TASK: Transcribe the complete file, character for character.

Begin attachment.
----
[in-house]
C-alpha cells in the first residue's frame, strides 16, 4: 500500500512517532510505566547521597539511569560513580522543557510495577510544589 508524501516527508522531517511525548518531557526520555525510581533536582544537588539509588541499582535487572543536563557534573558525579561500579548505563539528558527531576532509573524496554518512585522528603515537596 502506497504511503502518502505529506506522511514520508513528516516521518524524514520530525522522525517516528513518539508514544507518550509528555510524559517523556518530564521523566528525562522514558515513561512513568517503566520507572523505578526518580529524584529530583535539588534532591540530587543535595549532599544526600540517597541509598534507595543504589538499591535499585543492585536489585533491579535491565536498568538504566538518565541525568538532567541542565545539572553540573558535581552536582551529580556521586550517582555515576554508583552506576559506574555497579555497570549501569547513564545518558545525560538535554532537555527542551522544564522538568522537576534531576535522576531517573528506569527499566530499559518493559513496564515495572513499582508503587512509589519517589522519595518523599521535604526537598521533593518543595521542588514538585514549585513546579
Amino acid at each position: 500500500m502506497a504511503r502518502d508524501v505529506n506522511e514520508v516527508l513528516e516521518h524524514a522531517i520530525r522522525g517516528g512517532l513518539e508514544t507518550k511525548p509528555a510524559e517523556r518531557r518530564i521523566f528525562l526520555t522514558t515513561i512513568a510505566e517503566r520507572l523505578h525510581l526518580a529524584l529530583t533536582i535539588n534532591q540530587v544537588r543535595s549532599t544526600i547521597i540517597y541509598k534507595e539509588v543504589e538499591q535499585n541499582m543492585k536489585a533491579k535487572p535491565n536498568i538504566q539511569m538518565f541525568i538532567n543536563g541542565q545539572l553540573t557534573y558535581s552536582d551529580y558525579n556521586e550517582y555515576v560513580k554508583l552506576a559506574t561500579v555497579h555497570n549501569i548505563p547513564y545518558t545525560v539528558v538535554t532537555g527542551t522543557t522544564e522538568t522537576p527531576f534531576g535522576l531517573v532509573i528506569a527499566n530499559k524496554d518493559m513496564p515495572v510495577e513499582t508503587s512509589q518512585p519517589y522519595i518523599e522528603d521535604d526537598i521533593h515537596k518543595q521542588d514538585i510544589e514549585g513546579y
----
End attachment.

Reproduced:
[in-house]
C-alpha cells in the first residue's frame, strides 16, 4: 500500500512517532510505566547521597539511569560513580522543557510495577510544589 508524501516527508522531517511525548518531557526520555525510581533536582544537588539509588541499582535487572543536563557534573558525579561500579548505563539528558527531576532509573524496554518512585522528603515537596 502506497504511503502518502505529506506522511514520508513528516516521518524524514520530525522522525517516528513518539508514544507518550509528555510524559517523556518530564521523566528525562522514558515513561512513568517503566520507572523505578526518580529524584529530583535539588534532591540530587543535595549532599544526600540517597541509598534507595543504589538499591535499585543492585536489585533491579535491565536498568538504566538518565541525568538532567541542565545539572553540573558535581552536582551529580556521586550517582555515576554508583552506576559506574555497579555497570549501569547513564545518558545525560538535554532537555527542551522544564522538568522537576534531576535522576531517573528506569527499566530499559518493559513496564515495572513499582508503587512509589519517589522519595518523599521535604526537598521533593518543595521542588514538585514549585513546579
Amino acid at each position: 500500500m502506497a504511503r502518502d508524501v505529506n506522511e514520508v516527508l513528516e516521518h524524514a522531517i520530525r522522525g517516528g512517532l513518539e508514544t507518550k511525548p509528555a510524559e517523556r518531557r518530564i521523566f528525562l526520555t522514558t515513561i512513568a510505566e517503566r520507572l523505578h525510581l526518580a529524584l529530583t533536582i535539588n534532591q540530587v544537588r543535595s549532599t544526600i547521597i540517597y541509598k534507595e539509588v543504589e538499591q535499585n541499582m543492585k536489585a533491579k535487572p535491565n536498568i538504566q539511569m538518565f541525568i538532567n543536563g541542565q545539572l553540573t557534573y558535581s552536582d551529580y558525579n556521586e550517582y555515576v560513580k554508583l552506576a559506574t561500579v555497579h555497570n549501569i548505563p547513564y545518558t545525560v539528558v538535554t532537555g527542551t522543557t522544564e522538568t522537576p527531576f534531576g535522576l531517573v532509573i528506569a527499566n530499559k524496554d518493559m513496564p515495572v510495577e513499582t508503587s512509589q518512585p519517589y522519595i518523599e522528603d521535604d526537598i521533593h515537596k518543595q521542588d514538585i510544589e514549585g513546579y